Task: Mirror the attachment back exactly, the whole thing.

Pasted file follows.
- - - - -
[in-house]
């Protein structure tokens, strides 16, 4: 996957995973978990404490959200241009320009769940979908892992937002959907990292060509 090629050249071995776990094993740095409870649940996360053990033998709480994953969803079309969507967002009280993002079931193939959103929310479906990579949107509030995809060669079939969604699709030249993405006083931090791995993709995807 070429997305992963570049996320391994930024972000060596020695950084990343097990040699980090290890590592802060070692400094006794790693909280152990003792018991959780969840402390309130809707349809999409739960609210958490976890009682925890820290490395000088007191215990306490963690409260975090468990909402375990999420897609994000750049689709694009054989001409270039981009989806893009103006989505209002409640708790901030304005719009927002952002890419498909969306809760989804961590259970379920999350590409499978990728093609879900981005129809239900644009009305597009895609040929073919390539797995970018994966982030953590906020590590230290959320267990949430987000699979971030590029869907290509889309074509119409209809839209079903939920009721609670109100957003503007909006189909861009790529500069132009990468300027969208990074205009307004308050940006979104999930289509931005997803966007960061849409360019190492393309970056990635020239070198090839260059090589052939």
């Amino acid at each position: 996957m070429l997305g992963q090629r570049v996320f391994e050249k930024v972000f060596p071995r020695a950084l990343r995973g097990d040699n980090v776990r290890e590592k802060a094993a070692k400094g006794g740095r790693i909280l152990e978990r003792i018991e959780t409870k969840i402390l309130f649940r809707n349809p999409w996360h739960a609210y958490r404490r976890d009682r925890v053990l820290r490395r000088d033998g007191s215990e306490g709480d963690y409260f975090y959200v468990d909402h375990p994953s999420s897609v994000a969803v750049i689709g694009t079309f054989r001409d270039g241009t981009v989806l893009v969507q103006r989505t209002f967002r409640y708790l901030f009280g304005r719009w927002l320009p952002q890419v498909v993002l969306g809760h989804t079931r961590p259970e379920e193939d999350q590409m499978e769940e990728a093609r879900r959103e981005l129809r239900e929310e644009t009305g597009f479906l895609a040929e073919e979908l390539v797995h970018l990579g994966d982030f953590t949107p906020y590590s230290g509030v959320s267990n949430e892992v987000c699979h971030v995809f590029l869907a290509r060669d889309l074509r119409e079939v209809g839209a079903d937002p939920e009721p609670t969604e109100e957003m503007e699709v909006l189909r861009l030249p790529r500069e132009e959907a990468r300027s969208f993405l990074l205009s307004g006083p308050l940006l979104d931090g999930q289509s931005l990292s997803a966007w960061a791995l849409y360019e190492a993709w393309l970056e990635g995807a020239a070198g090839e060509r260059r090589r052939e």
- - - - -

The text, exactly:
[in-house]
């Protein structure tokens, strides 16, 4: 996957995973978990404490959200241009320009769940979908892992937002959907990292060509 090629050249071995776990094993740095409870649940996360053990033998709480994953969803079309969507967002009280993002079931193939959103929310479906990579949107509030995809060669079939969604699709030249993405006083931090791995993709995807 070429997305992963570049996320391994930024972000060596020695950084990343097990040699980090290890590592802060070692400094006794790693909280152990003792018991959780969840402390309130809707349809999409739960609210958490976890009682925890820290490395000088007191215990306490963690409260975090468990909402375990999420897609994000750049689709694009054989001409270039981009989806893009103006989505209002409640708790901030304005719009927002952002890419498909969306809760989804961590259970379920999350590409499978990728093609879900981005129809239900644009009305597009895609040929073919390539797995970018994966982030953590906020590590230290959320267990949430987000699979971030590029869907290509889309074509119409209809839209079903939920009721609670109100957003503007909006189909861009790529500069132009990468300027969208990074205009307004308050940006979104999930289509931005997803966007960061849409360019190492393309970056990635020239070198090839260059090589052939």
């Amino acid at each position: 996957m070429l997305g992963q090629r570049v996320f391994e050249k930024v972000f060596p071995r020695a950084l990343r995973g097990d040699n980090v776990r290890e590592k802060a094993a070692k400094g006794g740095r790693i909280l152990e978990r003792i018991e959780t409870k969840i402390l309130f649940r809707n349809p999409w996360h739960a609210y958490r404490r976890d009682r925890v053990l820290r490395r000088d033998g007191s215990e306490g709480d963690y409260f975090y959200v468990d909402h375990p994953s999420s897609v994000a969803v750049i689709g694009t079309f054989r001409d270039g241009t981009v989806l893009v969507q103006r989505t209002f967002r409640y708790l901030f009280g304005r719009w927002l320009p952002q890419v498909v993002l969306g809760h989804t079931r961590p259970e379920e193939d999350q590409m499978e769940e990728a093609r879900r959103e981005l129809r239900e929310e644009t009305g597009f479906l895609a040929e073919e979908l390539v797995h970018l990579g994966d982030f953590t949107p906020y590590s230290g509030v959320s267990n949430e892992v987000c699979h971030v995809f590029l869907a290509r060669d889309l074509r119409e079939v209809g839209a079903d937002p939920e009721p609670t969604e109100e957003m503007e699709v909006l189909r861009l030249p790529r500069e132009e959907a990468r300027s969208f993405l990074l205009s307004g006083p308050l940006l979104d931090g999930q289509s931005l990292s997803a966007w960061a791995l849409y360019e190492a993709w393309l970056e990635g995807a020239a070198g090839e060509r260059r090589r052939e």